SK Hynix has presented various solutions that can solve difficult challenges related to EUV lithography process. Some of its solutions include PSM (Phase Shift Mask) that can solve the productivity issue, pellicle that acts as a cover for EUV mask blanks, and a new photoresist (PR) that can create very tiny circuits evenly and straight.
Yoo Tae-joon, who is the technical leader at SK Hynix, explained about difficult tasks that the EUV process presents and possible solutions to those tasks while introducing the company’s EUV DRAM that is expected to go into production starting from the second half this year on Tuesday at “SEMICON Korea 2021”.
EUV lithography process is a next-generation lithography process. With an EUV light at a wavelength of 13.5 nanometers that is one-fourteenth of that of an ArF laser that is used in ArF lithography process, it is able to create circuit designs onto wafers more efficiently.
However, an advanced technology comes with higher and more tasks that need to be overcome. Yoo saw “productivity” and “defects” as the biggest obstacles to using the EUV lithography process.
First issue is related to DtS (Dose to Size). EUV light has a characteristic that makes it difficult to be absorbed by every substance. As a result, wafers need to be exposed to an EUV light for a long period of time in order to produce desirable circuit designs. However, such long exposure can cause a significant impact on productivity.
An alternative that Yoo presented is “attPSM (attenuated PSM)” that utilizes tantalum. His idea is that changing the structure of masks with circuit designs and materials that make up the masks before circuit designs touch wafers may not require much light to create a precise circuit design. He believes that strong cooperation with mask blank manufacturers is necessary as attPSM requires advanced techniques.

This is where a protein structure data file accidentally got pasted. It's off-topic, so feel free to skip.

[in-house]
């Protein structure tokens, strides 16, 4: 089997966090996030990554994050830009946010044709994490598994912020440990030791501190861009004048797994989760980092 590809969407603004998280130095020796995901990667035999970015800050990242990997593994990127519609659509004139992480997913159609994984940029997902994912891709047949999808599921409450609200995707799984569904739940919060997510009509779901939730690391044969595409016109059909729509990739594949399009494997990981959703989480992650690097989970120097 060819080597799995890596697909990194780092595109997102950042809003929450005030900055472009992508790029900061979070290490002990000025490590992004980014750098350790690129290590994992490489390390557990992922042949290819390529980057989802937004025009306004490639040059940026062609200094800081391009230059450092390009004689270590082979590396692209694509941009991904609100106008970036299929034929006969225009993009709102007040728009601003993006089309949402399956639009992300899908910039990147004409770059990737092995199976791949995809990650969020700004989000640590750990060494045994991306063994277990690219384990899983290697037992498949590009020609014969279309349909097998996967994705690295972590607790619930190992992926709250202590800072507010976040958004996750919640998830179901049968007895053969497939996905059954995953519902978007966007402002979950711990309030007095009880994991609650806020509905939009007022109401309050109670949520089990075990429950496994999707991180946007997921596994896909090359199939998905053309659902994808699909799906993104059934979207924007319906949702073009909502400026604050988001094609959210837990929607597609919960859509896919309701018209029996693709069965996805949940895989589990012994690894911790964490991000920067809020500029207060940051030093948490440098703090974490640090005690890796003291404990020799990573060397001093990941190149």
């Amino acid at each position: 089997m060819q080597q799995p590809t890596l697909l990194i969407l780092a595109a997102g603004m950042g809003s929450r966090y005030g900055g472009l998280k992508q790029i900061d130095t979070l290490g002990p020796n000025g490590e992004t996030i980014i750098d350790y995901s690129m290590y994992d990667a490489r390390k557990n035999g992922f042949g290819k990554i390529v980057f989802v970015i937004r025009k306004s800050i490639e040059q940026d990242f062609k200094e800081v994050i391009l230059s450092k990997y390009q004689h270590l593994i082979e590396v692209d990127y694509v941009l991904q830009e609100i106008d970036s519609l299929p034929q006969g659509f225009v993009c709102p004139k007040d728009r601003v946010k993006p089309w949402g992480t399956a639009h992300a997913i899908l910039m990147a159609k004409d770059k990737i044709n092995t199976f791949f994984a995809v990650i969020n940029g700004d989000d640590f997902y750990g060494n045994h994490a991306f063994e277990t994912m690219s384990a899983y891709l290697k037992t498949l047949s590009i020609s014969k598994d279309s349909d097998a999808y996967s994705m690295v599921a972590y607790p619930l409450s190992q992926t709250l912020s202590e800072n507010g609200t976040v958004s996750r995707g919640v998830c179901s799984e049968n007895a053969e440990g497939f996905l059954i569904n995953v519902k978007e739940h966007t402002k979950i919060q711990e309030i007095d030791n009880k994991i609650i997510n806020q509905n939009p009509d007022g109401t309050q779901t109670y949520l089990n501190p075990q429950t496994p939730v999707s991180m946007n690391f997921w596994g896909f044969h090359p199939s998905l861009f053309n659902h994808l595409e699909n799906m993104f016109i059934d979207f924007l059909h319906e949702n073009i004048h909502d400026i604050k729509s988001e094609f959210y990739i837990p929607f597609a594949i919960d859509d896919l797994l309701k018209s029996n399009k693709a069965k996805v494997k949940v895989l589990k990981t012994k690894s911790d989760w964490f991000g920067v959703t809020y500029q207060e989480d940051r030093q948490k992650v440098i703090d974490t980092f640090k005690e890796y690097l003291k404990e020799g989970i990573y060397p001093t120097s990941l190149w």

Second issue is related to “defects”. Circuits made through an EUV light source are much more detailed than circuits made through other light sources. As a result, same amount of contaminants can cause a bigger problem during EUV lithography process compared to other lithography processes.
“Pellicle” can solve the issue. Pellicle acts as a cover for EUV masks and prevents contaminants. Although pellicles are not used at the moment during lithography process, the industry believes that pellicles will be absolutely needed once size of production becomes bigger due to EUV commercialization.
South Korean companies such as S&S Tech and FST have been busy with development of EUV pellicles. While explaining the need for pellicles, Yoo explained that the current level of EUV pellicles has not reached a level where they can be used for actual production.
“Light transmittance required for production has to be at least 88%, and the current level of transmittance of pellicles is around 82%.” said Yoo. “There still needs to be more technological improvements that need to take place.”
Last issue that Yoo talked about is “EUV PR”. An EUV light source has 14.3 times stronger energy than an ArF light source. It also has a lower number of photons that make up a light per unit area and has a higher chance of creating uneven circuits. Such phenomenon is called photon shot noise.
Moreover, more components in PR can cause a variety of defects such as “micro bridge” as various components are mixed together on their own when PR is applied to wafers.
A possible solution to these issues is inorganic (metal oxide) PR. Not only such PR’s composition is much simpler than other PRs, it is able to absorb photons well and produce even and straight circuits during many lithography processes. SK Hynix saw a potential in inorganic PR and invested in an American inorganic PR manufacturer called Inpria in February last year.
Yoo emphasized that various filter systems and cleaning systems need to be improve much more in order to maximize strengths of EUV lithography process and that the company will continue to work on making DRAMs smaller through EUV processes smaller than 10 nanometers.
Staff Reporter Kang, Hyeryung | firstname.lastname@example.org